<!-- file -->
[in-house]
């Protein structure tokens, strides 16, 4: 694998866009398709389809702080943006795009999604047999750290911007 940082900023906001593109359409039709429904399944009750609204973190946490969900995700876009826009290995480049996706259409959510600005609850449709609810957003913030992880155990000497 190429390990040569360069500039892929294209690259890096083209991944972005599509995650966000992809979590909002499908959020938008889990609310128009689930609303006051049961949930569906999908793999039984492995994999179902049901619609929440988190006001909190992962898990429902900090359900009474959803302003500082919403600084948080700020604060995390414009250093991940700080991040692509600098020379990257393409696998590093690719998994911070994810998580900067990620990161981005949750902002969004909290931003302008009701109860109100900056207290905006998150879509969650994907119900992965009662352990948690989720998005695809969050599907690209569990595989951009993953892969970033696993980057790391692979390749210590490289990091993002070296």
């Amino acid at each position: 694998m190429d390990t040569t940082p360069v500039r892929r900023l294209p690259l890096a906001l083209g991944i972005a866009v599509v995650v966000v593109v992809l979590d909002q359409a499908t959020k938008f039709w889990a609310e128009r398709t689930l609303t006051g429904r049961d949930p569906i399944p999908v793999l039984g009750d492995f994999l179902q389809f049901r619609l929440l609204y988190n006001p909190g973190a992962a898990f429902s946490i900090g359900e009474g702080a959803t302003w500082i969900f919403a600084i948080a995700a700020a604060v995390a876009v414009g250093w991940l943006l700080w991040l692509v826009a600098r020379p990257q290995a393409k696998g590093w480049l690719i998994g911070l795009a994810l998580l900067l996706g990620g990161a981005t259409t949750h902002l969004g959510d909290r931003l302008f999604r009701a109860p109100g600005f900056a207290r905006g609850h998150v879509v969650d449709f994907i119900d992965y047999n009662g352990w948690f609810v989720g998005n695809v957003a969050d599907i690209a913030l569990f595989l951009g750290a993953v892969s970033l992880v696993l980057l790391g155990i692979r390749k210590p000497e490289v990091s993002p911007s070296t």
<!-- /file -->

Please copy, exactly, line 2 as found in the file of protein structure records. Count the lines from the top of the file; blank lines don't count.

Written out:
């Protein structure tokens, strides 16, 4: 694998866009398709389809702080943006795009999604047999750290911007 940082900023906001593109359409039709429904399944009750609204973190946490969900995700876009826009290995480049996706259409959510600005609850449709609810957003913030992880155990000497 190429390990040569360069500039892929294209690259890096083209991944972005599509995650966000992809979590909002499908959020938008889990609310128009689930609303006051049961949930569906999908793999039984492995994999179902049901619609929440988190006001909190992962898990429902900090359900009474959803302003500082919403600084948080700020604060995390414009250093991940700080991040692509600098020379990257393409696998590093690719998994911070994810998580900067990620990161981005949750902002969004909290931003302008009701109860109100900056207290905006998150879509969650994907119900992965009662352990948690989720998005695809969050599907690209569990595989951009993953892969970033696993980057790391692979390749210590490289990091993002070296």